For the first time in three years, the countries fishing sector has shown signs of a promising future as figures from the Ghana Statistical Service indicate it has finally recorded growth after a period of contraction.
The fishing sector has been in abysmal form since 2017, when growth contracted to 1.4 percent and further declined to -6.8 percent in 2018. However, at the end of 2019 the sector was able to record 1.7 percent growth, making it the first time since 2016 that it grew – by 3.1 percent.
The 2019 rebound indicates that when proper measures are put in place to address the fishing sector’s challenges, it will be possible to recapture the glory years when it was contributing significantly to the economy. Currently, fishing’s contribution to total GDP is one of the smallest among all sectors in the country, only second to water and sewage. The industry contributed a pittance of 0.9 percent to GDP in 2019, whereas water and sewage were 0.4 percent.
In fact, even judging from 2013 – the rebase year – the fishing sector has not recorded a contribution of more than 1.6 percent to GDP. And since 2016, its contribution to GDP has been below 1.4 percent. It has cemented its position as the sector in agriculture which contributes the lowest to GDP, at least, for the past seven years.
Professor Emeritus Kobina Yankson, Department of Fisheries and Aquatic Sciences at the University of Cape Coast, says if government puts appropriate measures in place to successfully stamp out Illegal, Unreported and Unregulated fishing – especially, saiko, the industry can regain its fame and create jobs for the youth.
“Our fisheries sector, especially the marine section, is facing challenges; and those challenges have to be removed if the gains in contribution to GDP are to be made. The Illegal, Unreported and Unregulated fishing must be stopped, especially, saiko fishing. So, for us to improve growth in the sector, appropriate fishing management must be in place to address the challenges,” he told the B&FT in an interview.
According to a report dubbed ‘Stolen at Sea: How illegal saiko fishing is fuelling the collapse of Ghana’s fisheries’, approximately 100,000 tonnes of fish were landed illegally in 2017, representing 60 percent of total catches. The value of these fish is estimated to be between US$40.6 and US$50.7million when sold at sea, and between US$52.7 and US$81.1million when sold at the saiko landing sites of Elmina, Apam and Axim.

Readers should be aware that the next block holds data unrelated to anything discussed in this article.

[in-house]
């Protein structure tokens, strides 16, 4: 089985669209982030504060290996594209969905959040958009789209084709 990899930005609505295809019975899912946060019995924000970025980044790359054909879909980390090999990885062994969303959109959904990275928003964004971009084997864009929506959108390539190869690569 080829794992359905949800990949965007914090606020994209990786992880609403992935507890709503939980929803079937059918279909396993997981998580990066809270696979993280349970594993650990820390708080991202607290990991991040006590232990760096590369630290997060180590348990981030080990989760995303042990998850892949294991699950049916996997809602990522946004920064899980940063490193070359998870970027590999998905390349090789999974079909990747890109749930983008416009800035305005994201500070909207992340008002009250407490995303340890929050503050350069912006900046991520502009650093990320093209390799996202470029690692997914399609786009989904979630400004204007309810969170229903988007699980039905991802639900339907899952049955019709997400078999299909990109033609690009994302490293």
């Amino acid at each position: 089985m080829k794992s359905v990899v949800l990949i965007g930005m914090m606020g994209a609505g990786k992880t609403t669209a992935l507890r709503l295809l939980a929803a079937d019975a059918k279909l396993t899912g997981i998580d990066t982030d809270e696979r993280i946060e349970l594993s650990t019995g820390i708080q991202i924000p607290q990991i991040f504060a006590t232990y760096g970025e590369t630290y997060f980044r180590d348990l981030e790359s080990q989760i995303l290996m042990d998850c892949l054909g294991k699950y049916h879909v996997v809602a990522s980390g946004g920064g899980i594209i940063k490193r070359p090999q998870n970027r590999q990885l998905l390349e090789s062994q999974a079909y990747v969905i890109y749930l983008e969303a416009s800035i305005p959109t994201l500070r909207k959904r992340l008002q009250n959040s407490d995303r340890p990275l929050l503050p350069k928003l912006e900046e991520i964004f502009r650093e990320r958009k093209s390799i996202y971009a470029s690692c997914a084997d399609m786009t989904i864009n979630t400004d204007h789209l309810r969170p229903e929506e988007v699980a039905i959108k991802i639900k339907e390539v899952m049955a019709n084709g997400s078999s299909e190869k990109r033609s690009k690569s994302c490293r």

Prof. Yankson further called for investment to be made in the aquaculture industry to supplement the marine sector, which is reeling under the pressure of saiko activities.
“We also need to invest in aquaculture to supplement it. In Ghana we are only doing catfish and tilapia. But we can diversify and improve it. We have wild oysters in the coastal areas and all these are opportunities for aquaculture,” he said.
His opinion is supported by Kyei Kwadwo Yamoah, Programmes Manager for Friends of the Nation – a European Union fisheries initiative, who attributes the 2019 rebound in growth to gains made by aquaculture. For him, there is need for a deliberate government policy coupled with public-private partnership to sustain and improve the fishing sector’s fortunes.
“We have seen substantial growth in aquaculture, and the Fishing for Food and Jobs also brought some investments in the area. So, I would say these contributed to the growth in 2019. But it is important to note that a lot of challenges in the fishing sector have not really changed. There is no drastic fishing management and plan in place to address challenges in the marine sector.
“There is a huge untapped potential for aquaculture, and there is market for it too. So, we have even recommended that we should step up community fishing projects, so that it can create jobs for the youth. A very rigorous investment from government and the private sector can boost fishing growth,” he told B&FT.